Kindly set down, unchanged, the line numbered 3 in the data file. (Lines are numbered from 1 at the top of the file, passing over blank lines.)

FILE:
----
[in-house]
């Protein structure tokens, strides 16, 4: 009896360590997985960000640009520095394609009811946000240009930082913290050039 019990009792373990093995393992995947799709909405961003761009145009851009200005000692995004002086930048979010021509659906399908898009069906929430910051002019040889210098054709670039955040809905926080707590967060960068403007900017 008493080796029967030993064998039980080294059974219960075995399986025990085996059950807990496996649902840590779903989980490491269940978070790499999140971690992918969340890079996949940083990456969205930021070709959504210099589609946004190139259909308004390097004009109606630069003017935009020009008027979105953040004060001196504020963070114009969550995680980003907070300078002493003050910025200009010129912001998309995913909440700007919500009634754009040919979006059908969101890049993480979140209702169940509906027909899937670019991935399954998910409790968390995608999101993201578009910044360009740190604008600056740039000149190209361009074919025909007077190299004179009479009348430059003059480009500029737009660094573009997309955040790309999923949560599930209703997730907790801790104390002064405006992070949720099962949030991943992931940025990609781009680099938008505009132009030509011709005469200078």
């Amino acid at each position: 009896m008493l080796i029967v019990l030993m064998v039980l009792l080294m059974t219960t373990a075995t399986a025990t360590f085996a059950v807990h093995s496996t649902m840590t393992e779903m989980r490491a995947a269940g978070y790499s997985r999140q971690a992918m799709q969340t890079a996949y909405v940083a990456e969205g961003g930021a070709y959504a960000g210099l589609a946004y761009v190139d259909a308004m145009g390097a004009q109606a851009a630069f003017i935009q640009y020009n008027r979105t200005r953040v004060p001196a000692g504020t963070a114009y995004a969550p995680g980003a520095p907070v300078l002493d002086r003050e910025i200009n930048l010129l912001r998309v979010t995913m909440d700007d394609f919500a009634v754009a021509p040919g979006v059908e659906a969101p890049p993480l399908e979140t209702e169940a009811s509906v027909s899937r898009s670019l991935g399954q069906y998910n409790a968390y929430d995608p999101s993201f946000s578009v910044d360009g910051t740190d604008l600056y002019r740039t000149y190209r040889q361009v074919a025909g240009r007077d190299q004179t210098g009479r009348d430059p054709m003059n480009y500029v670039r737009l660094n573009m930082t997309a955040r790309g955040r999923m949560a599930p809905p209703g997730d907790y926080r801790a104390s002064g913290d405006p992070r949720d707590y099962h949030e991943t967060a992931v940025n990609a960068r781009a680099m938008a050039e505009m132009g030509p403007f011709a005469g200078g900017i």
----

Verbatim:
């Amino acid at each position: 009896m008493l080796i029967v019990l030993m064998v039980l009792l080294m059974t219960t373990a075995t399986a025990t360590f085996a059950v807990h093995s496996t649902m840590t393992e779903m989980r490491a995947a269940g978070y790499s997985r999140q971690a992918m799709q969340t890079a996949y909405v940083a990456e969205g961003g930021a070709y959504a960000g210099l589609a946004y761009v190139d259909a308004m145009g390097a004009q109606a851009a630069f003017i935009q640009y020009n008027r979105t200005r953040v004060p001196a000692g504020t963070a114009y995004a969550p995680g980003a520095p907070v300078l002493d002086r003050e910025i200009n930048l010129l912001r998309v979010t995913m909440d700007d394609f919500a009634v754009a021509p040919g979006v059908e659906a969101p890049p993480l399908e979140t209702e169940a009811s509906v027909s899937r898009s670019l991935g399954q069906y998910n409790a968390y929430d995608p999101s993201f946000s578009v910044d360009g910051t740190d604008l600056y002019r740039t000149y190209r040889q361009v074919a025909g240009r007077d190299q004179t210098g009479r009348d430059p054709m003059n480009y500029v670039r737009l660094n573009m930082t997309a955040r790309g955040r999923m949560a599930p809905p209703g997730d907790y926080r801790a104390s002064g913290d405006p992070r949720d707590y099962h949030e991943t967060a992931v940025n990609a960068r781009a680099m938008a050039e505009m132009g030509p403007f011709a005469g200078g900017i």